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The Next Frontier In Congenital Heart Surgical Planning: Surgeon-Designed Virtual Reality Surgical Simulation Suite
Ryan A. Moore, MD, MSc1, Nicholas Szugye, MD1, William Burke1, Dennis Wells, MD2, David Lehenbauer, MD2, David L. S. Morales, MD1.
1Cincinnati Children's Hospital Medical Center, The Heart Institute, Digital Healthcare Innovation, Cincinnati, OH, USA, 2Cincinnati Children's Hospital Medical Center, The Heart Institute, Cardiothoracic Surgery, Cincinnati, OH, USA.

Objective(s): Surgical planning is imperative in complex congenital heart disease (CHD) where detailing optimal approaches can improve postoperative outcomes. Virtual surgical planning is the transformation of imaging data into 3D simulations able to be manipulated by the surgeonís hands. Currently, a surgeon-designed VR surgical simulation suite (VR3S) is not readily available for prospective planning.
Methods: Over 2 years, we designed/developed a VR3S based on intensive surgeon-user feedback. Preoperative CT/MR 3D data were loaded into the VR3S for patients undergoing surgical planning. A single surgeon-user directly manipulated the 3D models to overlay patches, valves, and/or devices. After surgical approach was defined, virtual blueprints of the proposed surgery were created. The surgeon evaluated the virtual blueprints video before and after the procedure.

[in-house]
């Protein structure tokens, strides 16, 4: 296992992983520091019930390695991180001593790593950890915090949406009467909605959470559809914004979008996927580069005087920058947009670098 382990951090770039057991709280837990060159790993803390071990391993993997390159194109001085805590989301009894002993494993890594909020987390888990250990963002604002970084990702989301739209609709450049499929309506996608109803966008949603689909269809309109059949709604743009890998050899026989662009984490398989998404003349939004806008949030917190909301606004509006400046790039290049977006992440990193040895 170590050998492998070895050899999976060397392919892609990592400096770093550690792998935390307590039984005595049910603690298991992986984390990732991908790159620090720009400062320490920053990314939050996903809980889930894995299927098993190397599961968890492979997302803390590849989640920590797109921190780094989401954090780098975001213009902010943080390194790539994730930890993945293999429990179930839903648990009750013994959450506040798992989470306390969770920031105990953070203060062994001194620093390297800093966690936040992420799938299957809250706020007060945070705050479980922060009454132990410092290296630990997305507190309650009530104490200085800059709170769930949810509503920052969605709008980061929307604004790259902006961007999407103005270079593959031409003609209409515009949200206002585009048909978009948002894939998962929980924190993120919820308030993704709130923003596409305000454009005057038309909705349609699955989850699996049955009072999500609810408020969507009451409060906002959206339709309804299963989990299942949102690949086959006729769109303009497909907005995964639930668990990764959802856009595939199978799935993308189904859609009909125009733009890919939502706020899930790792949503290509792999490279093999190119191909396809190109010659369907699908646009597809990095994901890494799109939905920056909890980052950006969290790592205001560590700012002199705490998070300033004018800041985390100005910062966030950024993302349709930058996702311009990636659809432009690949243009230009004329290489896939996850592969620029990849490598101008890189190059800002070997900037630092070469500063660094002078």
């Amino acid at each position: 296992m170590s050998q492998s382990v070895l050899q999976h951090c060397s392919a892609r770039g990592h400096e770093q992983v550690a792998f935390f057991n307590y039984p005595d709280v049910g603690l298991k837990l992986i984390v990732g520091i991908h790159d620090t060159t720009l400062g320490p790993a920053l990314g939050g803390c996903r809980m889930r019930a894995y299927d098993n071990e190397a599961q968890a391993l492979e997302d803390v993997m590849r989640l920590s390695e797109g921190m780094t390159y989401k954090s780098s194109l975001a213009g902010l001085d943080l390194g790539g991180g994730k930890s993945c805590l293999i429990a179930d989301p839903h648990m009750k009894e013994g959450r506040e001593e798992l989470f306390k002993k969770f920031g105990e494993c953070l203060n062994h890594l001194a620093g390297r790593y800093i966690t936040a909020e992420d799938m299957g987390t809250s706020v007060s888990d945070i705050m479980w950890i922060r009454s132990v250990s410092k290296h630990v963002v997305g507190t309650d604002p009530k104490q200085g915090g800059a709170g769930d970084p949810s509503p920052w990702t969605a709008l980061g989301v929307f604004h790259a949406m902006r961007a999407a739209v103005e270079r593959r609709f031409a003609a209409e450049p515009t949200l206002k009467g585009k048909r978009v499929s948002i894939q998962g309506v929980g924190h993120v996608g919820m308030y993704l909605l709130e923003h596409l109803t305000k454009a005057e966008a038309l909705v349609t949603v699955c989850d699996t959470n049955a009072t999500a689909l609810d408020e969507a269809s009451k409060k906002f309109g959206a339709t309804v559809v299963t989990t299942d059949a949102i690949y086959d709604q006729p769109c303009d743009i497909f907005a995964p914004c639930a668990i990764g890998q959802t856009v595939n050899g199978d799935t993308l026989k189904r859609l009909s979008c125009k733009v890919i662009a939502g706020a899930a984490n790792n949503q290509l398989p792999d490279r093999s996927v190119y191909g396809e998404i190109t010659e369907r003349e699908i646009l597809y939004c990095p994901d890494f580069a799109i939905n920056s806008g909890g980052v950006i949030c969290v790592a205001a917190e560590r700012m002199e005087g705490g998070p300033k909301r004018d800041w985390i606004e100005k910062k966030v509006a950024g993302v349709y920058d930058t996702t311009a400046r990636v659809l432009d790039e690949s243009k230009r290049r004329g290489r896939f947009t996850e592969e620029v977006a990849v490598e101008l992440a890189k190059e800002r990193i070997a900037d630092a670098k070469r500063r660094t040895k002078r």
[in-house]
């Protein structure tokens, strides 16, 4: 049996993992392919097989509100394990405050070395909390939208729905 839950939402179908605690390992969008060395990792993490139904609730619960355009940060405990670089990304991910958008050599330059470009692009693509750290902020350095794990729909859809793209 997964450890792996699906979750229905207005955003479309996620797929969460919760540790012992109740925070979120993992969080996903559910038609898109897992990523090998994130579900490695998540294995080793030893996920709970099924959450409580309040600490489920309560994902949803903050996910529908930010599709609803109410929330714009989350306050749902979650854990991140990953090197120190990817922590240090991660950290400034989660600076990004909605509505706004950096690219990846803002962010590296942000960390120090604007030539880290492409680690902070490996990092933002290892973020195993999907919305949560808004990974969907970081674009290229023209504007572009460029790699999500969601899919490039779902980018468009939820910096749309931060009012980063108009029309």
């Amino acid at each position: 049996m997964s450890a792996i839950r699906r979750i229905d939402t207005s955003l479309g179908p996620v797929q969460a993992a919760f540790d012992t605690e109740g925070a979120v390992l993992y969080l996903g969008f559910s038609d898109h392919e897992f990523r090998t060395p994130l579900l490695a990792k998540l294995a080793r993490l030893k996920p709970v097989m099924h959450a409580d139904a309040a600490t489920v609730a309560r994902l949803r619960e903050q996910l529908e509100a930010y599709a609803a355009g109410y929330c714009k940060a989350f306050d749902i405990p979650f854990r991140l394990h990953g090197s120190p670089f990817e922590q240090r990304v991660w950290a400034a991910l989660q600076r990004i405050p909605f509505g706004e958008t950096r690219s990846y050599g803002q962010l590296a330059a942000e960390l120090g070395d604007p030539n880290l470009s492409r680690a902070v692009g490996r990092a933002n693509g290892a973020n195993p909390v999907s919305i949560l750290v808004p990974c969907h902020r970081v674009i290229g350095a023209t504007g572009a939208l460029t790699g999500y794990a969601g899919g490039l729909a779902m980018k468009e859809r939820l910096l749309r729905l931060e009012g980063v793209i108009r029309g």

Results: The surgeon-user planned five complex biventricular repairs using the VR3S platform: three complex heterotaxy patients, 1 truncus canal, and 1 adolescent failing Fontan conversion to 2-ventricle circulation. Three of five patients had postoperative cross-sectional imaging with 3D modeling to demonstrate the accuracy of virtual planning. The surgeon determined the VR3S and virtual planning process to be "highly accurate" and "critical to the success" of the proposed operation. In several instances, the virtual planning process identified key anatomic relationships that altered the operative plan.
Conclusions: Virtual surgical planning has advanced rapidly utilizing VR game-engine platforms. A surgeon-designed VR3S could soon be available for open-source testing/sharing.


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